If you check out the range of reviews on Amazon for A Companion to Wolves , you’ll find quite a range.

That’s because of sex. Yep, this is a dark, Nordic fantasy Elizabeth Bear and Sarah Monette wrote in response to the prevalent “bonded telepathically to an animal” genre of fantasy.

And it’s a response, not an answer, wherein they imagine what would happen if only men bonded to both female and male wolves, and were…ah….overhwelmed….by the sexual feelings of the wolves when the females went into heat.

I have to say that I still haven’t quite figured out my own response to this book. Except that I read it greedily, wanting to find out what happens and how the hero, a nobleman’s son, figures out how politics and his own desires.

I liked this better than some of Elizabeth Bear’s singular work, as the characters weren’t overly overly angsty. I’ve read Sarah Monette as well and I thinked they worked well together in this book. One of my major griefs is that I think all the issues they wanted to handle, plus the cool world of the trolls, plus the svartalfar, plus the politics, plus gender politics, plus the politics of desire, plus telepathic wolves, plus…(you see where I’m going with this) was too much for this one book.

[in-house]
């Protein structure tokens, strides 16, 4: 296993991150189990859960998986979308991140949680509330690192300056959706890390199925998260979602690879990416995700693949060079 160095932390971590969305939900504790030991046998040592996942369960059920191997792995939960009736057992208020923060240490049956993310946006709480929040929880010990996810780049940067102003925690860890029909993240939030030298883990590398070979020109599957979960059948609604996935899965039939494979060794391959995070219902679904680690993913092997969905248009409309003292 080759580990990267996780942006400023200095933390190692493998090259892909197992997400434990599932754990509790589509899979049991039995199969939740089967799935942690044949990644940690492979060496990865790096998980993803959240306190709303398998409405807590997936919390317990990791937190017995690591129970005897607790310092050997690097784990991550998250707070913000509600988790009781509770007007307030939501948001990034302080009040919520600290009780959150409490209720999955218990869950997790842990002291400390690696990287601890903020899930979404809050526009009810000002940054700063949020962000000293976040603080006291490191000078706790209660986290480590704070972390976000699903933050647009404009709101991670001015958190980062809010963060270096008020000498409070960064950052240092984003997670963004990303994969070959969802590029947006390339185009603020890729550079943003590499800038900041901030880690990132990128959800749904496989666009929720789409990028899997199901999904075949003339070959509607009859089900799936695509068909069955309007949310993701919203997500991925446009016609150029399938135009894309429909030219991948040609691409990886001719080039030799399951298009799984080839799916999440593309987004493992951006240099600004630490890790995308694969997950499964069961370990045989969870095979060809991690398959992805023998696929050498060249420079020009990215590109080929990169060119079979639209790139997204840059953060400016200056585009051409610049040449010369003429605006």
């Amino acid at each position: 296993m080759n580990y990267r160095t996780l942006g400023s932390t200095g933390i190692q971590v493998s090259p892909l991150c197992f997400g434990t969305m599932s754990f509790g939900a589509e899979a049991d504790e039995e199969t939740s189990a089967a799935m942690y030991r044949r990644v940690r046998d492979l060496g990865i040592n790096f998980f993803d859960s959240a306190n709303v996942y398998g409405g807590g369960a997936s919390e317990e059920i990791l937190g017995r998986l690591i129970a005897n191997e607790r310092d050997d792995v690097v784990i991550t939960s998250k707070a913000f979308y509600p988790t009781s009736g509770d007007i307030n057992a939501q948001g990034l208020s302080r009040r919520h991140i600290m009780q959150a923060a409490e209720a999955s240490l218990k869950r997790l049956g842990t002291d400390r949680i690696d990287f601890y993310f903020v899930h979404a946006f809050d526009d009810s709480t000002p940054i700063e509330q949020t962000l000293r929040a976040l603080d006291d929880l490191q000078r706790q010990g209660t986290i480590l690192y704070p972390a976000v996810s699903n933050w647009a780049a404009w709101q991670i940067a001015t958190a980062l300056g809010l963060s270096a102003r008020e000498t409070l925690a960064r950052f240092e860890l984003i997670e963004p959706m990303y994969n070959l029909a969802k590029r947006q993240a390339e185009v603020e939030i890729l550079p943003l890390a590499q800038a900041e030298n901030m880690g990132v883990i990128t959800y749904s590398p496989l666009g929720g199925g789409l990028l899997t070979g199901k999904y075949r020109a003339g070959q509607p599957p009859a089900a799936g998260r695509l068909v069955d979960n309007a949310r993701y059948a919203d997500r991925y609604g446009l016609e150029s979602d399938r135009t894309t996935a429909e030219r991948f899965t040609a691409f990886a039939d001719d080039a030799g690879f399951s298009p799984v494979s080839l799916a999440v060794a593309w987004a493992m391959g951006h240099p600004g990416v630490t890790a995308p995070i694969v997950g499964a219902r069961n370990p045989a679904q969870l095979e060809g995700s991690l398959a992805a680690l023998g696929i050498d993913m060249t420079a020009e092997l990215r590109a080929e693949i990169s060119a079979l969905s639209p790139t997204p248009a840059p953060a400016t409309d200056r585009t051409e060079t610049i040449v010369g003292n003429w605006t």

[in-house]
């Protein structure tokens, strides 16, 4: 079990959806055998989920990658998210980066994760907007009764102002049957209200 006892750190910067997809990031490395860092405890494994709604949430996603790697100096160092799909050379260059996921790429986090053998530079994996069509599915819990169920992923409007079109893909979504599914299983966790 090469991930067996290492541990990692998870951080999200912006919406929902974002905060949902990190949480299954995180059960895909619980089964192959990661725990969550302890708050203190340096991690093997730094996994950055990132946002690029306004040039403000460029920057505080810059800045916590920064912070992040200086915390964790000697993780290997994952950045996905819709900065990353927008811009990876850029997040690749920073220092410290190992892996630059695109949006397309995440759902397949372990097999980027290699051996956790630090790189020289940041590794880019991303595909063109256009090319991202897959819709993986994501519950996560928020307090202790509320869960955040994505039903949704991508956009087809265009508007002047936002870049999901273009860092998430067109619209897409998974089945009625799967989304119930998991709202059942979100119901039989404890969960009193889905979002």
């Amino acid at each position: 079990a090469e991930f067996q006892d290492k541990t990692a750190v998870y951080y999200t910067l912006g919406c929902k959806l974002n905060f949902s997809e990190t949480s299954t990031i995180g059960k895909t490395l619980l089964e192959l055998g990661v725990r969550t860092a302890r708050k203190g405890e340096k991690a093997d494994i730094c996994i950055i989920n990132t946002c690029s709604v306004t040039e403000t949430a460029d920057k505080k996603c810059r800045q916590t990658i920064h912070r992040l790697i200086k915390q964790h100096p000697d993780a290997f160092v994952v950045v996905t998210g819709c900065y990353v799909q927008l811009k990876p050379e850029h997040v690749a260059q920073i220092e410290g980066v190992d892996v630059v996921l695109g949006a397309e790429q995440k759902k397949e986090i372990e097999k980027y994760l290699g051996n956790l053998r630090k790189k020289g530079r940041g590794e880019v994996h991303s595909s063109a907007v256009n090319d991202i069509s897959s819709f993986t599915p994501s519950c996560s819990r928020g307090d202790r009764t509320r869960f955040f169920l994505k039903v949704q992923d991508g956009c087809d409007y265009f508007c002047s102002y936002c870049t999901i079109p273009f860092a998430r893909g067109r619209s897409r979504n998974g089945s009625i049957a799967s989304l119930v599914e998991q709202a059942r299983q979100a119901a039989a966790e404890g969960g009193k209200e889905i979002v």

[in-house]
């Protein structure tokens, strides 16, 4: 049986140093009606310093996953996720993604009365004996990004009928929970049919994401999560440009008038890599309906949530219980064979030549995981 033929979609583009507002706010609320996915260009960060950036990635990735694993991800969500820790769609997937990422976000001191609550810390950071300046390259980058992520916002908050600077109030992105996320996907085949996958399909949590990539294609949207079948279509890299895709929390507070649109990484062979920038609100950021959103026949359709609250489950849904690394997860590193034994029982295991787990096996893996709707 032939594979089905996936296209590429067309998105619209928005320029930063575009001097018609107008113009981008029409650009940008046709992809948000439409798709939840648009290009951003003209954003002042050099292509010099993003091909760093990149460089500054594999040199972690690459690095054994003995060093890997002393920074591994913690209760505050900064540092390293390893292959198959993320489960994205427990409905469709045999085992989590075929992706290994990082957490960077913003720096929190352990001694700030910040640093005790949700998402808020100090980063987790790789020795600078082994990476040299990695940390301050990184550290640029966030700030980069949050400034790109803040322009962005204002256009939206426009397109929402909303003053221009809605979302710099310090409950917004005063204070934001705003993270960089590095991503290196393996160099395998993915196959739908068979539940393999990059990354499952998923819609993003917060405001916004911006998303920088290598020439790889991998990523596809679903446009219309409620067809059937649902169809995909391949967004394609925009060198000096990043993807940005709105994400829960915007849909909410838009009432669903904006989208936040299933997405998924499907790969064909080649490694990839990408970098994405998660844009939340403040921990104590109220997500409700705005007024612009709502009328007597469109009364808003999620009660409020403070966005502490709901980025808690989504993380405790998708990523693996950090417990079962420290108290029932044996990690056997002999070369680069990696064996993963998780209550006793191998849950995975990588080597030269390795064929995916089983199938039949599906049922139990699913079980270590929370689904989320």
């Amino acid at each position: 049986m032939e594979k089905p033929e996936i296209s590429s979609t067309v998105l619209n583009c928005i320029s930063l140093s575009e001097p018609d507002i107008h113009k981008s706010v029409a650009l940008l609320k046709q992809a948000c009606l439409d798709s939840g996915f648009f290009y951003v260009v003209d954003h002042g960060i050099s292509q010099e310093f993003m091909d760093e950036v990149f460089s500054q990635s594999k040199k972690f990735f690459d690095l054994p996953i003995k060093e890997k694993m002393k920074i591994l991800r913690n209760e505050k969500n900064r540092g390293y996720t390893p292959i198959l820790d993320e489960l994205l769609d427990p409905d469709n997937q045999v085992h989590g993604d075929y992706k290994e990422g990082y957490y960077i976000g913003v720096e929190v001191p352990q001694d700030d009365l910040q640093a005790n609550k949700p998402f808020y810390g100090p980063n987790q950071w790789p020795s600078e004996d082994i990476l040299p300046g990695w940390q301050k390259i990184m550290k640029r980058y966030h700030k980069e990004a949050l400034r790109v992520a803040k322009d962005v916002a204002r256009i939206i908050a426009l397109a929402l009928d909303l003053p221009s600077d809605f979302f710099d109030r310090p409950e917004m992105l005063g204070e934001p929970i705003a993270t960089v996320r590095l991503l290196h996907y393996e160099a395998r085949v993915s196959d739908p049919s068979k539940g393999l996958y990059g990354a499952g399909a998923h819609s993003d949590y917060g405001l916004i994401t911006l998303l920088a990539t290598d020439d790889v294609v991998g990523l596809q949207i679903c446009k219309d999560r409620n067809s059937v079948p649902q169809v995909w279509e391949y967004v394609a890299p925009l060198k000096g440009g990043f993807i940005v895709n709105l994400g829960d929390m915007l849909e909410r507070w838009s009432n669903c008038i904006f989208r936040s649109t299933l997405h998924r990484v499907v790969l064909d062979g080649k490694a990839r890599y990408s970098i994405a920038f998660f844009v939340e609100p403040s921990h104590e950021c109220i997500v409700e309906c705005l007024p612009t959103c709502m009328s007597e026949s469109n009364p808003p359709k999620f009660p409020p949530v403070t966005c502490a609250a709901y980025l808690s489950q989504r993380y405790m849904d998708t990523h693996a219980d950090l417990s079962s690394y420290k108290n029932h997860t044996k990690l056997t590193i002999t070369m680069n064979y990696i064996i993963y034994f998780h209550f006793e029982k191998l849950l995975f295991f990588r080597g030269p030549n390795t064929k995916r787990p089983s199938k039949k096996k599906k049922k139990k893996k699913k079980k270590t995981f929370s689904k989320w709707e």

Not that it was boring, just…not as immediate and in depth in some parts as I might have wished. I wanted more about the main character’s developing relationships, more of his development as a warrior, and more with the burgeoning knowledge of the trolls and svartalfar and that effect on how the men saw themselves.

I would not recommend this book to everyone. The sex parts are quite graphic and at least two scenes quite disturbing (and I wouldn’t leave it lying around the house, either if you have reading children under a certain age). However, it did grab my attention and make me think, and therefore I found it worthwhile.

Heavily guardedly recommended.